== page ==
Sermon Text: Where's God?
A man asked me once how he could go about changing his religion, to stop being a Christian and join another faith. He said that he did not actually want to be part of another faith tradition, just hoping to find another God to pray to, one more openly responsive to him. A different and a brand-new God. He said “this Christian God” he had been praying to had let him down, had disappointed him, had not given him any breaks in the bad situation he was in at that time, and did not seem to be hearing him. The man seemed to be looking, not for a newer, more generous God or a different faith practice, but for magic. I held my judgment and said I believed that if he did indeed change (and he could) to this other faith, he would still be praying to the same God, just God with a different name. Surprise!
It is sad to weigh in on what can seem to be scattered pieces of distorted, almost child-like, requests, such as the one from this man, including the notion that God is far too often something of a disposable entity to people who believe they have to go looking somewhere, anywhere, else for God. After giving thought and prayer to what the man believed to be true of “this Christian God” he had been praying to, I softened in the awareness that he truly felt that God was ignoring him and believed God had probably given up on him. This man was lost and hurting. After spending more time with him, it became apparent to me that he really was searching for God, that he knew he wanted/needed God’s love, care, guidance, and forgiveness to heal/redeem his broken life.
We heard something similar from Deuteronomy a few minutes ago, something the Israelite people were experiencing with Moses. That same “Where’s God?” thing we probably all say and experience from time to time in our own broken, wounded lives. The Israelites were on the plains of Moab, at the end of 40-year wanderings with Moses, their prophet law-giver leader, who was preparing them for their long-awaited entry into the promised land. They were most likely scared, nervous, uncertain about where God was or if God was even truly with them. They did not know how to communicate directly or effectively with God, so there was not much confidence within them in their relationship with God. Thankfully, they had Moses to keep them on track and away from any false leaders or fraudulent prophets, or distorted ideas about God.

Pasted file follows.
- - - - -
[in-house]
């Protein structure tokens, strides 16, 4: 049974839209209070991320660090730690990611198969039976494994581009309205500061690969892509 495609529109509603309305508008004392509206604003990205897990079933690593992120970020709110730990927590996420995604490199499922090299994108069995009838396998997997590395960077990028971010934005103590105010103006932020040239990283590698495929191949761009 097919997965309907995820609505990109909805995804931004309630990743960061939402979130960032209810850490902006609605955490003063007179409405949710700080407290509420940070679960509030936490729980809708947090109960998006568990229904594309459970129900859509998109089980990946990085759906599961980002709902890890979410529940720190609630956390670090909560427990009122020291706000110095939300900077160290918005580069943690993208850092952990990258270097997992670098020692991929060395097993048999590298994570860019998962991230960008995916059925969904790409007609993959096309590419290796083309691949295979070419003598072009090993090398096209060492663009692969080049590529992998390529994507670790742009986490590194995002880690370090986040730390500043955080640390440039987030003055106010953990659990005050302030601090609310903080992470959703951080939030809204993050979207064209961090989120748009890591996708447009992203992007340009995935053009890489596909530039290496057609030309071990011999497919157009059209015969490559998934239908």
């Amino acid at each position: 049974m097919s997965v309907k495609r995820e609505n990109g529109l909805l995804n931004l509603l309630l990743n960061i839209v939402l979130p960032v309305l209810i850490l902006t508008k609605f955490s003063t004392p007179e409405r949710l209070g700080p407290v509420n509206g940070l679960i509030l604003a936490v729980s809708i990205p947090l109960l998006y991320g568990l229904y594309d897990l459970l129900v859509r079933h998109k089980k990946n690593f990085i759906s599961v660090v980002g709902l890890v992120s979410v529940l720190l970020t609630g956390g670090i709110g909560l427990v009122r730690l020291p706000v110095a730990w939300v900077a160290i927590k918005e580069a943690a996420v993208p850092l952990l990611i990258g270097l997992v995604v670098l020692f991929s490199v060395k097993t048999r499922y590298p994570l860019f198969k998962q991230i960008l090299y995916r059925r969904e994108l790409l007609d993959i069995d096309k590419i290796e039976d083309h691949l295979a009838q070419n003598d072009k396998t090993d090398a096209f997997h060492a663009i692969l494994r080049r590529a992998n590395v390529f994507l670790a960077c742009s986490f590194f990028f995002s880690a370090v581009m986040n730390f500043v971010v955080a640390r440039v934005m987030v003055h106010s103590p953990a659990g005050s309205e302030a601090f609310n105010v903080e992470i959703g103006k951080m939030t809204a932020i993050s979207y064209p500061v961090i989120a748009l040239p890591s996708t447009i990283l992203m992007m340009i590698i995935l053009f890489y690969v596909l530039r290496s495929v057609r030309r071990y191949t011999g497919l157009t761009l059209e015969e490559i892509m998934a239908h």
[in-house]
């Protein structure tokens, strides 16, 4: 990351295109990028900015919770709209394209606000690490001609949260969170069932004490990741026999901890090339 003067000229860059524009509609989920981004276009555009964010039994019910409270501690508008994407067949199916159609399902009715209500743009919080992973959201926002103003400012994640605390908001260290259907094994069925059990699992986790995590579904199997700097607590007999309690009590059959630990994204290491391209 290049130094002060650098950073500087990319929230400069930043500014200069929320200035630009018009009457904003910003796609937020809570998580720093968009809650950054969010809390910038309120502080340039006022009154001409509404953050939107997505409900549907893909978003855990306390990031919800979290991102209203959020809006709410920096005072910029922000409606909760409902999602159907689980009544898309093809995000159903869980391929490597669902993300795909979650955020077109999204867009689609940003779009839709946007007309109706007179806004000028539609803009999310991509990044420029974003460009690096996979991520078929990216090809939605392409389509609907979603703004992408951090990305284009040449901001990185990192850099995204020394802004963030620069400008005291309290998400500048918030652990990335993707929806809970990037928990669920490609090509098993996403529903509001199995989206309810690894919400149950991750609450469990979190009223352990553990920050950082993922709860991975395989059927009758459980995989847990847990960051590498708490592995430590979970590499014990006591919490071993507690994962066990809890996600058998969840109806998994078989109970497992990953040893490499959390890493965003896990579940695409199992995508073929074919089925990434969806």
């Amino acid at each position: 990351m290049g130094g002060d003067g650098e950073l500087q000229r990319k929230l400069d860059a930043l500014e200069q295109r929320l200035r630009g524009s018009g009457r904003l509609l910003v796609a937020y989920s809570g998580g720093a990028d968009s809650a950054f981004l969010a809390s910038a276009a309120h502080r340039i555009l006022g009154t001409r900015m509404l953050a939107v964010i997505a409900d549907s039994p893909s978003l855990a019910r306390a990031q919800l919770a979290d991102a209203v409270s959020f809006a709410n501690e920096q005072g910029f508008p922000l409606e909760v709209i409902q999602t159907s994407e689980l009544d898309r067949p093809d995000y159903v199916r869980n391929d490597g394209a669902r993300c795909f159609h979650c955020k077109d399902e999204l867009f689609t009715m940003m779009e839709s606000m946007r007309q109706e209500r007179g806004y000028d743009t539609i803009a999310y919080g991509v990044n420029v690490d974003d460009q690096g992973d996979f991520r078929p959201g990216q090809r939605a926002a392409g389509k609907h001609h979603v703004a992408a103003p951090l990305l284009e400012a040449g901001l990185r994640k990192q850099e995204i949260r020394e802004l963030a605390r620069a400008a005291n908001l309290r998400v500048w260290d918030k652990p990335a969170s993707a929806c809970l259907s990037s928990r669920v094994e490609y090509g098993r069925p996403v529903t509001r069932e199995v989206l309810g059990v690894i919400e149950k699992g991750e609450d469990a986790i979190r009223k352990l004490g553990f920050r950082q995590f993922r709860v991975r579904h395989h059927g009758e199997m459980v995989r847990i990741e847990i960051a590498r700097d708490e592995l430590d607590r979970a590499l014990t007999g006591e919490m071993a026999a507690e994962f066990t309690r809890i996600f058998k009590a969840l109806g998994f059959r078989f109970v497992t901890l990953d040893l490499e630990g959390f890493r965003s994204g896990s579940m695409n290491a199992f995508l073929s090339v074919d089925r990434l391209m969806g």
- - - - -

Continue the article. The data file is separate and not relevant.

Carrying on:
Like my friend, the people of Israel were longing to hear directly from God. Moses foretold the arrival of a prophet, messiah, Jesus, who would guide the people of the world, deliver God’s word and care, peace and redemption to all of them, and be with them wherever they went. Moses assured them that God would always be with them, just as we know that God is always with us today, tomorrow, and forever. Even, especially when we are on shaky spiritual ground, when our personal worlds and the world around us feel threatening and uneasy, times when we wish/pray that God would arrive on the scene and magically pull us out of whatever is scaring us. God is with us, and we do not have to convert to another faith tradition to believe, live into, and experience God’s constant and eternal love for us. This is the final spiritual purpose of our human existence, to know that we always have God with us; we never need doubt that!
When my son Ryan was starting kindergarten, I anticipated accompanying him on his very first day of school - straight from our front door to the front door of Mrs. Henderson’s classroom. About halfway there, Ryan abruptly let go of my hand and ran ahead, calling, “Go home, Mom, I can get there by myself!” I was floored, crushed, but I followed him anyway right to the front door of his kindergarten classroom! God is like that with all of us. We may run away, feel we do not need God, become lost or disillusioned, frightened by what we may perceive as God’s absence from our lives or consumed by violence or confusion, even seductive distortions, around us, wondering, “Where is God?” We may even seek out another god, but God, our real God, our faithful and steadfast parent, never abandons us. God runs behind us, catches up with us, finds us at our worst and best places, hears our prayers, loves us forever.
These gifts of God’s faithfulness to our human existence paint a powerful portrait, a confident vision of lasting promises concerning our lives. As Christians, we believe these gifts are met most fully in Jesus, who becomes our front door into the life God has created for us. Picture how Jesus entered the front door of the synagogue, teaching and acting with God’s authority, and immediately attending to the man with the evil spirit. We may wonder how that man even got into the synagogue. If Jesus had not been there, he would probably have been expelled, but Jesus caught up with him and did not expel him, but the evil within him. Satan was defeated, and the man was restored, invited into God’s family, on the spot. The Kingdom of God, as promised!
This is more than just knowing we always have God with us; it’s also remembering that God is counting on us to, not necessarily to chase, but to truly reach out to people seeking God, especially those who are hurting, marginalized, lost, anyone otherwise excluded/lost in life and wondering where God is. God is here! Let’s run out into the world today, find others wanting to be closer to God. AMEN.